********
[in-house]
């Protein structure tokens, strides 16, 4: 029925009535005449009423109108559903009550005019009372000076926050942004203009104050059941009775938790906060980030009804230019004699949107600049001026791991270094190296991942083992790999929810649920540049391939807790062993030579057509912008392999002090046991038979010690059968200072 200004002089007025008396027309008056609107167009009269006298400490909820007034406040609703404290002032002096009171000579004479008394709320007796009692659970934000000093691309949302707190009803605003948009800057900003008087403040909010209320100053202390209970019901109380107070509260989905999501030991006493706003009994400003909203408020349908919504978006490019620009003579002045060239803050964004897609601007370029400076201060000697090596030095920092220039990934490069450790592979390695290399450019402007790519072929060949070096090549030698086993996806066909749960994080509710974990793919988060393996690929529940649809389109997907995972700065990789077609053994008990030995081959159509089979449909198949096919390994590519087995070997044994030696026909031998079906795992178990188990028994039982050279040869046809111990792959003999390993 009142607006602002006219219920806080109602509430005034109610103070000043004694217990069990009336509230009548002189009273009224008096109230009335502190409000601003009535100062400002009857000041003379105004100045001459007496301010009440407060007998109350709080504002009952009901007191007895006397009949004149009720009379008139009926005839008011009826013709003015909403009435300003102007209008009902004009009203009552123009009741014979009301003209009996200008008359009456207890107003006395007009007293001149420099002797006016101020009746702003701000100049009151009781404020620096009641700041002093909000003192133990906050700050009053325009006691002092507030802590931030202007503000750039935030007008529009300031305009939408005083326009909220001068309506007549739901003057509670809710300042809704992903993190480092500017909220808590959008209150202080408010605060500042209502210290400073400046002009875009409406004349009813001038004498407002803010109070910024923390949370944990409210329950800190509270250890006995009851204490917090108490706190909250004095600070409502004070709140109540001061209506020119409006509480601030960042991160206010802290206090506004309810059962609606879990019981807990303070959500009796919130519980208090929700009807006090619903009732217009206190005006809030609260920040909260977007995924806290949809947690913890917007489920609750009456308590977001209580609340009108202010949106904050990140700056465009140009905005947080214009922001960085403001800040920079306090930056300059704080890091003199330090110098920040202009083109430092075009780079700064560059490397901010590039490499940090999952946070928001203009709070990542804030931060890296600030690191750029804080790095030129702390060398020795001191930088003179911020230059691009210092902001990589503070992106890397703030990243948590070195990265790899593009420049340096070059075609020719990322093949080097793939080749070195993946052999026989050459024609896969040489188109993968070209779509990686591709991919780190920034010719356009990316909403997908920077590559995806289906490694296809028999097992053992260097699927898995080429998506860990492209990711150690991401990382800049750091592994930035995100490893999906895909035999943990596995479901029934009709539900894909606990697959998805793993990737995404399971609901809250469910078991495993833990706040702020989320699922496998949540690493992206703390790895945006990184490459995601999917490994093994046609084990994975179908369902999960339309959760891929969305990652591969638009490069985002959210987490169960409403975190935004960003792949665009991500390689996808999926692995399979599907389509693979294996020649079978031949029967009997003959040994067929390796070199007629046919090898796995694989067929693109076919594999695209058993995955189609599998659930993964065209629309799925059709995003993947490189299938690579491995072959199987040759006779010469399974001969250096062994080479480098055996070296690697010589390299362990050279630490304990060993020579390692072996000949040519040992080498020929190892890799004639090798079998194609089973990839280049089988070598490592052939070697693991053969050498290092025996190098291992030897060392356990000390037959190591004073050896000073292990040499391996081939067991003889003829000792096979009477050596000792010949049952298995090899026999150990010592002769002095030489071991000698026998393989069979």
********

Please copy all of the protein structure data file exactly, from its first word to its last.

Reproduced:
[in-house]
């Protein structure tokens, strides 16, 4: 029925009535005449009423109108559903009550005019009372000076926050942004203009104050059941009775938790906060980030009804230019004699949107600049001026791991270094190296991942083992790999929810649920540049391939807790062993030579057509912008392999002090046991038979010690059968200072 200004002089007025008396027309008056609107167009009269006298400490909820007034406040609703404290002032002096009171000579004479008394709320007796009692659970934000000093691309949302707190009803605003948009800057900003008087403040909010209320100053202390209970019901109380107070509260989905999501030991006493706003009994400003909203408020349908919504978006490019620009003579002045060239803050964004897609601007370029400076201060000697090596030095920092220039990934490069450790592979390695290399450019402007790519072929060949070096090549030698086993996806066909749960994080509710974990793919988060393996690929529940649809389109997907995972700065990789077609053994008990030995081959159509089979449909198949096919390994590519087995070997044994030696026909031998079906795992178990188990028994039982050279040869046809111990792959003999390993 009142607006602002006219219920806080109602509430005034109610103070000043004694217990069990009336509230009548002189009273009224008096109230009335502190409000601003009535100062400002009857000041003379105004100045001459007496301010009440407060007998109350709080504002009952009901007191007895006397009949004149009720009379008139009926005839008011009826013709003015909403009435300003102007209008009902004009009203009552123009009741014979009301003209009996200008008359009456207890107003006395007009007293001149420099002797006016101020009746702003701000100049009151009781404020620096009641700041002093909000003192133990906050700050009053325009006691002092507030802590931030202007503000750039935030007008529009300031305009939408005083326009909220001068309506007549739901003057509670809710300042809704992903993190480092500017909220808590959008209150202080408010605060500042209502210290400073400046002009875009409406004349009813001038004498407002803010109070910024923390949370944990409210329950800190509270250890006995009851204490917090108490706190909250004095600070409502004070709140109540001061209506020119409006509480601030960042991160206010802290206090506004309810059962609606879990019981807990303070959500009796919130519980208090929700009807006090619903009732217009206190005006809030609260920040909260977007995924806290949809947690913890917007489920609750009456308590977001209580609340009108202010949106904050990140700056465009140009905005947080214009922001960085403001800040920079306090930056300059704080890091003199330090110098920040202009083109430092075009780079700064560059490397901010590039490499940090999952946070928001203009709070990542804030931060890296600030690191750029804080790095030129702390060398020795001191930088003179911020230059691009210092902001990589503070992106890397703030990243948590070195990265790899593009420049340096070059075609020719990322093949080097793939080749070195993946052999026989050459024609896969040489188109993968070209779509990686591709991919780190920034010719356009990316909403997908920077590559995806289906490694296809028999097992053992260097699927898995080429998506860990492209990711150690991401990382800049750091592994930035995100490893999906895909035999943990596995479901029934009709539900894909606990697959998805793993990737995404399971609901809250469910078991495993833990706040702020989320699922496998949540690493992206703390790895945006990184490459995601999917490994093994046609084990994975179908369902999960339309959760891929969305990652591969638009490069985002959210987490169960409403975190935004960003792949665009991500390689996808999926692995399979599907389509693979294996020649079978031949029967009997003959040994067929390796070199007629046919090898796995694989067929693109076919594999695209058993995955189609599998659930993964065209629309799925059709995003993947490189299938690579491995072959199987040759006779010469399974001969250096062994080479480098055996070296690697010589390299362990050279630490304990060993020579390692072996000949040519040992080498020929190892890799004639090798079998194609089973990839280049089988070598490592052939070697693991053969050498290092025996190098291992030897060392356990000390037959190591004073050896000073292990040499391996081939067991003889003829000792096979009477050596000792010949049952298995090899026999150990010592002769002095030489071991000698026998393989069979």